An Analysis of the Home-Field Advantage in Major League Baseball Using Logit Models: Evidence from the 2004 and 2005 Seasons
"Using data from the 4,858 baseball games that were played in the major leagues during the 2004 and 2005 seasons, four logit regression models that measure the likelihood of a team winning a game are estimated. Of particular interest is the effect of being the home team. As expected, the results indicate that a home-field advantage does exist in the major leagues, but only under certain circumstances. Specifically, the strength of the home-field advantage varies with the number of runs scored by the home team and with the run differential between the winning and losing team. The probability of a home team winning a game increases as it scores more runs, but it increases at a decreasing rate. Also, for a given number of runs scored, a home team is more likely to win a game than a visiting team. The home-field advantage is strongest in games where the run differential between the winning team and losing team is one run. It is weaker in games where the run differential is two runs and is non-existent in games where the run differential is three runs or more."
AUTHORS
Anthony G. Barilla
William Levernier
PUBLISHED
2007 in Journal of Quantitative Analysis in Sports
Q2
SUBMITTED BY
JAloni 105
Yes
Yes
25
Worldwide regional variations in home advantage in association football
"Home advantage plays an important part in determining the result of a game of football. Its existence and magnitude is well documented in England, but its causes are still not completely understood. In this study, reliable estimates of home advantage are calculated for the domestic leagues of all countries of Europe and South America, as well as a selection of countries from other continents. The results of all games during the last six seasons are used for each of these 72 countries. In Europe, home advantage in the Balkan countries, especially Bosnia and Albania, is much higher than average. It is generally lower than average in northern Europe, from the Baltic republics, through Scandinavia to the British Isles. In South America, home advantage is high in the Andean countries and lower elsewhere, especially in Uruguay. Home advantage is not unusually high or low in any of the countries from other continents. A multiple regression model for the 51 European countries, which included variables for geographical location, crowd effects and travel, accounted for 76.7% of the variability in home advantage. The large geographical variations can be interpreted in terms of territoriality being a contributing factor to home advantage."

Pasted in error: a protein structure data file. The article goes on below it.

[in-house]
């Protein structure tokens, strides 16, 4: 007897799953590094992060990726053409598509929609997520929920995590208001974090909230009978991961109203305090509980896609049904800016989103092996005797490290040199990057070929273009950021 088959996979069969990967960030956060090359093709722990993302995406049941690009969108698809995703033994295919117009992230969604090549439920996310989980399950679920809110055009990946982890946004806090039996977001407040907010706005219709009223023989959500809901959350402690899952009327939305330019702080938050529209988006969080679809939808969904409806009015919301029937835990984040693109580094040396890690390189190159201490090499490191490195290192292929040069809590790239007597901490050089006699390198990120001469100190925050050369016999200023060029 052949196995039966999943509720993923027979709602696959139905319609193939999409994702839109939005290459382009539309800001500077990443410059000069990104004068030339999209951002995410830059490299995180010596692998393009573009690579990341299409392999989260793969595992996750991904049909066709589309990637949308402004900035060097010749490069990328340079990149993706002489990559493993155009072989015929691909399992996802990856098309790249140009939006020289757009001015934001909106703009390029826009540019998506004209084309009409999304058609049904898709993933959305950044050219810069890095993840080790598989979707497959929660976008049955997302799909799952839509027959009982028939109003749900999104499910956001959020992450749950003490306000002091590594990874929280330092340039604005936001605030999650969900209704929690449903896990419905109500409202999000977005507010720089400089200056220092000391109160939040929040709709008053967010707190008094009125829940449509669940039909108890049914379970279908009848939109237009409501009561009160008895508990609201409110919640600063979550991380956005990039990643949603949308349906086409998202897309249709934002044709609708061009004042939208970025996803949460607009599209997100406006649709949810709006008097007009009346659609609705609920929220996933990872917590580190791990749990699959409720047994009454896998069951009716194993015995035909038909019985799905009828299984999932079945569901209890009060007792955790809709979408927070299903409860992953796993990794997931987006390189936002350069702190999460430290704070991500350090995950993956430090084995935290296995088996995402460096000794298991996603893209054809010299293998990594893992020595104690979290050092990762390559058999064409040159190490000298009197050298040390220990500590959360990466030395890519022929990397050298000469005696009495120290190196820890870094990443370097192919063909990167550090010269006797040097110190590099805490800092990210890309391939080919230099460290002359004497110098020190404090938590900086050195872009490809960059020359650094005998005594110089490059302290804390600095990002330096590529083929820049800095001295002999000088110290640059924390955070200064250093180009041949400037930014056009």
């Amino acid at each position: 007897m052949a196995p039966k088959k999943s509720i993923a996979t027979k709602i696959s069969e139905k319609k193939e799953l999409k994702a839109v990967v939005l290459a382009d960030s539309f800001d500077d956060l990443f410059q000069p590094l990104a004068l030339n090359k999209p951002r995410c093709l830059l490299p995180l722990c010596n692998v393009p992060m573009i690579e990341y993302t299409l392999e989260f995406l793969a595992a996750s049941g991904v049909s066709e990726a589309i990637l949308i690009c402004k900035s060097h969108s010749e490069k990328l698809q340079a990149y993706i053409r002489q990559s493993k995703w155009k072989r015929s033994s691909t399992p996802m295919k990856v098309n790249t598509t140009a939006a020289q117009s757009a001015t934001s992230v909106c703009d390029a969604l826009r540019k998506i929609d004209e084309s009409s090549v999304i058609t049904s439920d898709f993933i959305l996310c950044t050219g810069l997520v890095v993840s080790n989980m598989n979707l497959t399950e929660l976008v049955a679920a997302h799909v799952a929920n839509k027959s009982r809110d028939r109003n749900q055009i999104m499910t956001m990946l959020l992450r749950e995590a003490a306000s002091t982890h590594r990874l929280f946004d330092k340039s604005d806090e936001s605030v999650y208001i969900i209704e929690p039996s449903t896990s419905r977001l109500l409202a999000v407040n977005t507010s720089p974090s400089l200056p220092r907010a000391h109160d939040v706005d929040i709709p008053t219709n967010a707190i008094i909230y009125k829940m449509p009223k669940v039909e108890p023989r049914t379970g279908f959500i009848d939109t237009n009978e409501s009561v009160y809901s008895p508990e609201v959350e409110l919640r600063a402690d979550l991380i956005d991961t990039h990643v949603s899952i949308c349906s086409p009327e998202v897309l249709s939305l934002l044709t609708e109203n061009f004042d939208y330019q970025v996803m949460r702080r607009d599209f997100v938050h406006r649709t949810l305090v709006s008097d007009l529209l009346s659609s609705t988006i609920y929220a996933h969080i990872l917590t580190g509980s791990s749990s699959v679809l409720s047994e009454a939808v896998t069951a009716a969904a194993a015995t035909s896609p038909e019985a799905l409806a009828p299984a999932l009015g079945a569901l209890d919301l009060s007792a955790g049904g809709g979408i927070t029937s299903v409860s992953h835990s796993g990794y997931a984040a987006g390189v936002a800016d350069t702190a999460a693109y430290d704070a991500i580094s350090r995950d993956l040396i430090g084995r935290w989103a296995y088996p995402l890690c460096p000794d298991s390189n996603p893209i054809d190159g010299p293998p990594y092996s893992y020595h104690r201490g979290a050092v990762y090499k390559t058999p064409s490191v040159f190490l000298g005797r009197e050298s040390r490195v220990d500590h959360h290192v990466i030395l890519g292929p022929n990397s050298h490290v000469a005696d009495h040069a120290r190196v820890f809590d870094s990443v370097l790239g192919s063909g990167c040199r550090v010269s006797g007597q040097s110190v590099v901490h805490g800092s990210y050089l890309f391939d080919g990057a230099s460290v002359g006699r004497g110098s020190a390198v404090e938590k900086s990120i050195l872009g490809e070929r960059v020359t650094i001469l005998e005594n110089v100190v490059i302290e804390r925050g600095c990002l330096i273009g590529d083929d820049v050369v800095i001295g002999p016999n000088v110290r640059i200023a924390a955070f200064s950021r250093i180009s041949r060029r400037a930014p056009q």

HIGHLY REGARDED SOURCE
AUTHOR
Richard Pollard
PUBLISHED
2006 in Journal of Sports Sciences
Q1
SUBMITTED BY
JAloni 105
Yes
Yes
26
Home advantage in southern hemisphere rugby union: Nationaland international
"This study evaluates home advantages both for national (Super 12) and international (Tri-nations) rugby union teams from South Africa, Australia and New Zealand, over the five-year period 2000-2004 using linear modelling. These home advantages are examined for statistical and practical significance, for variability between teams, for stability over time and for inter-correlation. These data reveal that the overall home advantage in elite rugby union has a mean of +6.7 points, and that this changes little from year to year. Closer scrutiny nevertheless reveals a high degree of variability. Different teams can and do have different home advantages, which ranges from a low of -0.7 to a high of +28.3 points in any one year. Furthermore, some team home advantages change up or down from one year to the next, by as much as -36.5 to +31.4 points at the extremes. There is no evidence that the stronger teams have the higher home advantages, or that a high home advantage leads to a superior finishing position in the competition. (PsycINFO Database Record (c) 2016 APA, all rights reserved)"
HIGHLY REGARDED SOURCE
AUTHOR
Hugh Morton R
PUBLISHED
2006 in Journal of Sports Sciences
Q1
SUBMITTED BY
JAloni 105
Yes
Yes
27
AUTHOR
Byron J Gajewski
PUBLISHED
2006 in Journal of Quantitative Analysis in Sports
Q2
SUBMITTED BY
JAloni 105
Yes
Yes
28
The home advantage in sport competitions: Courneya and Carron's (1992) conceptual framework a decade later
"This paper had three aims. The first was to review research carried out on the home advantage from 1992 to the present. The second was to examine the extent to which a Conceptual Framework proposed by Courneya and Carron (1992) was/is viable as a tool to highlight and organise an understanding of the home advantage. The final aim was to provide suggestions for future research."
HIGHLY REGARDED SOURCE
AUTHORS
Steven R Bray
Todd M Loughhead
Albert V Carron
PUBLISHED
2005 in Journal of Sports Sciences
Q1
SUBMITTED BY
JAloni 105
Yes
Yes
29
Home-Field Effect and Team Performance
"This article discusses the home-field effect in professional team sports and provides further evidence of home advantage in association football as played in the English Premier League. Utilizing play data it employs match-based production function to investigate the home-field effect on within-match performance by home and away teams."
AUTHORS
Dennis Thomas
Fiona Carmichael
PUBLISHED
2005 in Journal of Sports Economics
Q1
SUBMITTED BY
JAloni 105
Yes
Yes
30
An investigation of home advantage and other factors affecting outcomes in English one-day cricket matches